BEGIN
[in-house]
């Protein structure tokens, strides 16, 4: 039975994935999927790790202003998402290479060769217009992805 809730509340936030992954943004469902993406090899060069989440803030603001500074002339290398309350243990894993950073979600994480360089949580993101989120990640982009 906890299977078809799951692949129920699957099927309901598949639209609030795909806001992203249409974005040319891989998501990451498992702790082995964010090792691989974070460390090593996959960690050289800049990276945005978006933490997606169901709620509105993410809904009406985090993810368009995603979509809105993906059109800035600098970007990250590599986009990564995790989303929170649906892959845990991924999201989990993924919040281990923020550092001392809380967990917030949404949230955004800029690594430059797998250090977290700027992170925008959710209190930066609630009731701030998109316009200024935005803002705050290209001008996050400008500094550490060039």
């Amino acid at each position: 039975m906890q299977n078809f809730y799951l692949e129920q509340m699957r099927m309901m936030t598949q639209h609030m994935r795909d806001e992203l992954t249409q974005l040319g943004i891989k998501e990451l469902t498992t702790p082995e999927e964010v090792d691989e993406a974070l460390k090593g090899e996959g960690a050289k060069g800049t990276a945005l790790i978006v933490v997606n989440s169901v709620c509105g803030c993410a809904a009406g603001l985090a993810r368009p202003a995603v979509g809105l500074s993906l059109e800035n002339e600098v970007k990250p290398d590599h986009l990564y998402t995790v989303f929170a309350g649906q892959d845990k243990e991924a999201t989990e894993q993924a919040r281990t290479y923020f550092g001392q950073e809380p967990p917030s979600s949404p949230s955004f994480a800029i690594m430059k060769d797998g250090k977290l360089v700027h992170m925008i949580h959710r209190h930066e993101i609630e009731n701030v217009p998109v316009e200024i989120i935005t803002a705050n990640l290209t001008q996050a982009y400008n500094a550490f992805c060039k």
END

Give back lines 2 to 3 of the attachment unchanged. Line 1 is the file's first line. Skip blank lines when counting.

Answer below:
């Protein structure tokens, strides 16, 4: 039975994935999927790790202003998402290479060769217009992805 809730509340936030992954943004469902993406090899060069989440803030603001500074002339290398309350243990894993950073979600994480360089949580993101989120990640982009 906890299977078809799951692949129920699957099927309901598949639209609030795909806001992203249409974005040319891989998501990451498992702790082995964010090792691989974070460390090593996959960690050289800049990276945005978006933490997606169901709620509105993410809904009406985090993810368009995603979509809105993906059109800035600098970007990250590599986009990564995790989303929170649906892959845990991924999201989990993924919040281990923020550092001392809380967990917030949404949230955004800029690594430059797998250090977290700027992170925008959710209190930066609630009731701030998109316009200024935005803002705050290209001008996050400008500094550490060039």
């Amino acid at each position: 039975m906890q299977n078809f809730y799951l692949e129920q509340m699957r099927m309901m936030t598949q639209h609030m994935r795909d806001e992203l992954t249409q974005l040319g943004i891989k998501e990451l469902t498992t702790p082995e999927e964010v090792d691989e993406a974070l460390k090593g090899e996959g960690a050289k060069g800049t990276a945005l790790i978006v933490v997606n989440s169901v709620c509105g803030c993410a809904a009406g603001l985090a993810r368009p202003a995603v979509g809105l500074s993906l059109e800035n002339e600098v970007k990250p290398d590599h986009l990564y998402t995790v989303f929170a309350g649906q892959d845990k243990e991924a999201t989990e894993q993924a919040r281990t290479y923020f550092g001392q950073e809380p967990p917030s979600s949404p949230s955004f994480a800029i690594m430059k060769d797998g250090k977290l360089v700027h992170m925008i949580h959710r209190h930066e993101i609630e009731n701030v217009p998109v316009e200024i989120i935005t803002a705050n990640l290209t001008q996050a982009y400008n500094a550490f992805c060039k």